June and the Bee bring the noise (and the cellos) to Iron Horse Music Hall

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June and the Bee bring the noise (and the cellos) to Iron Horse Music Hall

Hae Young Yoo, Writer

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“I wish I had more hair, so I could wear this,” said Emma June Ayres, a vocalist with the folk band June and the Bee, as she tried to put a fake sunflower into her short pixie cut. “It doesn’t stay.”

June and the Bee is on in half an hour, and the band sits waiting in the basement of the Iron Horse Music Hall in Northampton on a recent Saturday night. Emma June and Olivia Holcomb are on vocals, Emma’s brother Eli is on the guitar, Sam Stein is on the drums, and Noah Schmitt is on the cello.

Yes, a cello.

It all started two years ago when Emma June and Eli decided to get together as a folk duo. Their mother’s nickname for Eli when he was younger was “Bumblebee.” They combined their two names  and out popped June and the Bee. Old childhood pals Stein and Schmitt joined the gang last December and Holcomb completed the group in the spring. Four out of the five went to high school together, but they never expected to be sitting where they are now.

Emma June Ayres, Eli Ayres and Schmitt are students at the University of Massachusetts Amherst. Stein attends Hampshire College and Holcomb studies at Greenfield Community College. The college students say that balancing school and the band is not an easy task. It is a game of sacrifice, a give and take.

The framework that holds the band together is the camaraderie among friends they’ve had for many years. Trust is essential. “At the end of the day, we’re all just really great friends, which is the most important thing,” said Stein.

The songs begin to take shape when Eli writes a few rifts and shows them to Emma, who will then write melodies or  poems they end up putting to music. Emma  and Eli will come up with a basic structure they bring to the rest of the band and everyone adds their own touch.

“We bring the skeleton, but everyone else adds the meat,” said Emma Ayres.

“I used to have this concept that when I bring a song to the band,” added Eli Ayres, “I want it to stay the way it is in my head, so I would tell everyone play this, play this. But in a band, you could do it that way, but I like what we’re doing now better.”

“Finding yourself,” said Holcomb, “is the theme behind the band’s music. The members are inspired by their individual adventures, the experiences that people in their early twenties go through.”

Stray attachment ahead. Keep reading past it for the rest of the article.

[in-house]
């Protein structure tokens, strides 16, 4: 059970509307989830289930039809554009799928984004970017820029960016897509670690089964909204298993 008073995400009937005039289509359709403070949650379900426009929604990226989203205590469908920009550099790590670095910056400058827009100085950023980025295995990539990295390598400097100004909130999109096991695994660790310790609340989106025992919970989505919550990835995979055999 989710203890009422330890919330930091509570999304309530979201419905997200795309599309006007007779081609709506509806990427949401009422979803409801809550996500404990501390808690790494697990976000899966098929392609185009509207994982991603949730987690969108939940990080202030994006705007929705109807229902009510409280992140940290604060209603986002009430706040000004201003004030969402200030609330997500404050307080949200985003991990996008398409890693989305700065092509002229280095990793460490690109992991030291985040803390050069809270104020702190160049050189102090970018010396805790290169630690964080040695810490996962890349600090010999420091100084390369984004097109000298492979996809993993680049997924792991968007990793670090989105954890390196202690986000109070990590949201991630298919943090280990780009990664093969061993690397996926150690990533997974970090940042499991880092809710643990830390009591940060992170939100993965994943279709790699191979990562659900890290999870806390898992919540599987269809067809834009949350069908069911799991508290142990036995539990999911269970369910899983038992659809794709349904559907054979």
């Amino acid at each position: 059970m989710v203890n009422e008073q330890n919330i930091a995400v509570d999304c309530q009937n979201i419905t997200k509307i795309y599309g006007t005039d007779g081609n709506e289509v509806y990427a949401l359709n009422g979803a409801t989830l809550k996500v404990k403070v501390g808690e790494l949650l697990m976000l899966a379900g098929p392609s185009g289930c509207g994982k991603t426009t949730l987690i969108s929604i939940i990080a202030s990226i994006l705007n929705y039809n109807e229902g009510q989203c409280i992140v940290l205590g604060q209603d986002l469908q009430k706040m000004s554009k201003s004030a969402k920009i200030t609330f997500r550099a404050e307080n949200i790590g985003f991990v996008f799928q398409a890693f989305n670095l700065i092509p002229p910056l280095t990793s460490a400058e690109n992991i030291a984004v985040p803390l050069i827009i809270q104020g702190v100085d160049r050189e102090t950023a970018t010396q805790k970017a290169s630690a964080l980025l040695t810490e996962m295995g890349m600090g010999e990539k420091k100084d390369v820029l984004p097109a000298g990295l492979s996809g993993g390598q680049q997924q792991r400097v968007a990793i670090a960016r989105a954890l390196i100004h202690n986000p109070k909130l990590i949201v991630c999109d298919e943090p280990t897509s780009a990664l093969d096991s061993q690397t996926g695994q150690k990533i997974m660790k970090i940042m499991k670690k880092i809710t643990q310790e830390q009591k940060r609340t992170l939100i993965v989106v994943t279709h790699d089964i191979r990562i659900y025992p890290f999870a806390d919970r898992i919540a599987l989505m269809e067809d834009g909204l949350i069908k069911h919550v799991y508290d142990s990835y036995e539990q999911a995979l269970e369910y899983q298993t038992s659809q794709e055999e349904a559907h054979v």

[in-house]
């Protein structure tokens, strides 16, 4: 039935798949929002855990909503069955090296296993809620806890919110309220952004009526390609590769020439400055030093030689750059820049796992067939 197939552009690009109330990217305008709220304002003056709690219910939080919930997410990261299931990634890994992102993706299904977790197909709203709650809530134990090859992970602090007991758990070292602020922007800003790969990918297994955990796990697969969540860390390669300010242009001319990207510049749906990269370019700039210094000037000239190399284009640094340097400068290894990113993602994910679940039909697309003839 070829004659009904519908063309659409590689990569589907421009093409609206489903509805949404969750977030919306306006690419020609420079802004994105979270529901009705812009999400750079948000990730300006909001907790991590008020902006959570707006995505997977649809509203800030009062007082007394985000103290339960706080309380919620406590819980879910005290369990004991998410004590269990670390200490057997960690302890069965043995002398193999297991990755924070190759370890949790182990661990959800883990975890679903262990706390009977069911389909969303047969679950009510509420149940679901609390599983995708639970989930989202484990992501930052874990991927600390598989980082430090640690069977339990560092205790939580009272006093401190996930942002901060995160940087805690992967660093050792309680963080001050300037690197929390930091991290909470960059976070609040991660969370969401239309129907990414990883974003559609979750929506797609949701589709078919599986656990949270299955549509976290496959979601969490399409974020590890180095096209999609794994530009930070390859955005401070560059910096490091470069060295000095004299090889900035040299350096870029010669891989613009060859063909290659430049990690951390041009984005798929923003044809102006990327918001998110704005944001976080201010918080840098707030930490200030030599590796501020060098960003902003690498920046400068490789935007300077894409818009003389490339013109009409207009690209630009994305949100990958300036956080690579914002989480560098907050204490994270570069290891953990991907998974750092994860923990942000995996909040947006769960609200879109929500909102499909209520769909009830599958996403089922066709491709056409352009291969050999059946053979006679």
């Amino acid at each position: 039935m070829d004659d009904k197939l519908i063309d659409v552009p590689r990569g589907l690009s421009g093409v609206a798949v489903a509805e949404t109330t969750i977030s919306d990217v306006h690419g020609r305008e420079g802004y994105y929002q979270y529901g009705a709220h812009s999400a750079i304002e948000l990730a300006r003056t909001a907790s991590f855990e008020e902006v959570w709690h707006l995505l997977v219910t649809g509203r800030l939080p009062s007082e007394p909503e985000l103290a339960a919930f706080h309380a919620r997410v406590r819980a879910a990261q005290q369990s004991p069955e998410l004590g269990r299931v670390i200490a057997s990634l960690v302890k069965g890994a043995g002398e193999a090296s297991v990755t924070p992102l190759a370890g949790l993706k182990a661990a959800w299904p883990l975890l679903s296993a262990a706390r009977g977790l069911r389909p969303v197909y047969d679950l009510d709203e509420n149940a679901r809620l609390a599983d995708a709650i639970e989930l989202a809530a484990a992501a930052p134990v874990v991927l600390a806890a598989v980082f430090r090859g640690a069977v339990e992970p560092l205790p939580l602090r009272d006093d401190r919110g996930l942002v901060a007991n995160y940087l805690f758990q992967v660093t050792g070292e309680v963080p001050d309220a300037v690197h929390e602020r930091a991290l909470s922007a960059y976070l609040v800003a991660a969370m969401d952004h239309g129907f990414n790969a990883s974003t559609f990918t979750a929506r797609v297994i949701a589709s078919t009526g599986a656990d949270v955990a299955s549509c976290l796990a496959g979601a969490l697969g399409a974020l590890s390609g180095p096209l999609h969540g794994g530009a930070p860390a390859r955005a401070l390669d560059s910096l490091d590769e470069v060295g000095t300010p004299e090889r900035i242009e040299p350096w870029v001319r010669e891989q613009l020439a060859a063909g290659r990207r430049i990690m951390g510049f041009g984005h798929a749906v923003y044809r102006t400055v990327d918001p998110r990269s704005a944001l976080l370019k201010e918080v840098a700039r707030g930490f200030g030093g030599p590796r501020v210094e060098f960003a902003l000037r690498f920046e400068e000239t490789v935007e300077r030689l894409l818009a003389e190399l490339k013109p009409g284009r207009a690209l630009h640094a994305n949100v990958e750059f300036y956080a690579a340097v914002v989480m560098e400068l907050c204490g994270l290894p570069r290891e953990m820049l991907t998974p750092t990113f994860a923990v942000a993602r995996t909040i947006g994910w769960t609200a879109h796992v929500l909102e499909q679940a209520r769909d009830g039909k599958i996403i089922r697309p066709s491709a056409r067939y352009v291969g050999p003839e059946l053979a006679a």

“At this age,” said Emma Ayres, “one of the big conflicts of life is generally love lost, love gained. That’s most of our songs. We’re just writing about the tension of being patient, finding someone, losing somebody, seeing somebody, the power behind that, learning about yourself, leaving yourself behind, being born into a new person. Just discovering the world around you, the exploration of this age. Being 20, 21, 22, it’s a big time. There’s a lot of conflict and you try to think of creative ways to get through all of that.”

From the basement, the band could hear the creaking of floorboards above them as people ducked out of the rain and into the dimly-lit venue. The noise from upstairs heightened as friends, family, and fans settled into seats and ordered their drinks and meals. The band recommended the pulled pork sandwich.

“I would say immediately it was very hard to bring my expectations down from what I had expected,” said Stein. “During the summer, we all had jobs and it sucked that we could only get together two or three times a week. But now, that would be the most amazing thing to play together three times a week.”

Now they practice once a week for three hours. The band is maintaining its repertoire rather than creating new music.

However, the band does have an album in the making. It has been recorded over the summer and they expect the EP release before Christmas. They set up a fundraiser to raise enough money to get the album mastered, produced, and printed on disks. The band has gone through changes as members have come and gone, and as they switched from acoustic to electric that gave it a different sound. But the music in this album, with the final five band members is unlike anything they have played before.

One of the band’s biggest accomplishments so far was when they opened for The Wailin’ Jennys at the Calvin Theatre in Northampton last May, “which was awesome,” said Schmitt.

One of the struggles is that the members in the band are all big, unapologetic, opinionated personalities who somehow work together.

“It’s been a struggle,” said Emma Ayres, “but it’s been a beautiful struggle really balancing those energies so that this collaboration can lead us to where we are today,”

“The twenties are the years of self-exploration,” said Holcomb, “and you have your bright times and you have your really dark times. Technically, everyone is bipolar when they are 20. There is always some kind of influence that you are trying to deal with, and I think that as a band, we pretty much kill it in interpersonal communication.”

“Sometimes it gets heated, but it always ends in resolution. It’s rad to be able to be yourself in a group of people and not be ashamed to voice what you think is right,” said Holcomb.

By the time June and the Bee get on stage, the people are already standing, screaming their heads off. Emma and Olivia start singing, Eli starts strumming, Sam lays down the drum beat, and Noah is sporting the cello.

Hae Young Yoo can be reached at [email protected]

 

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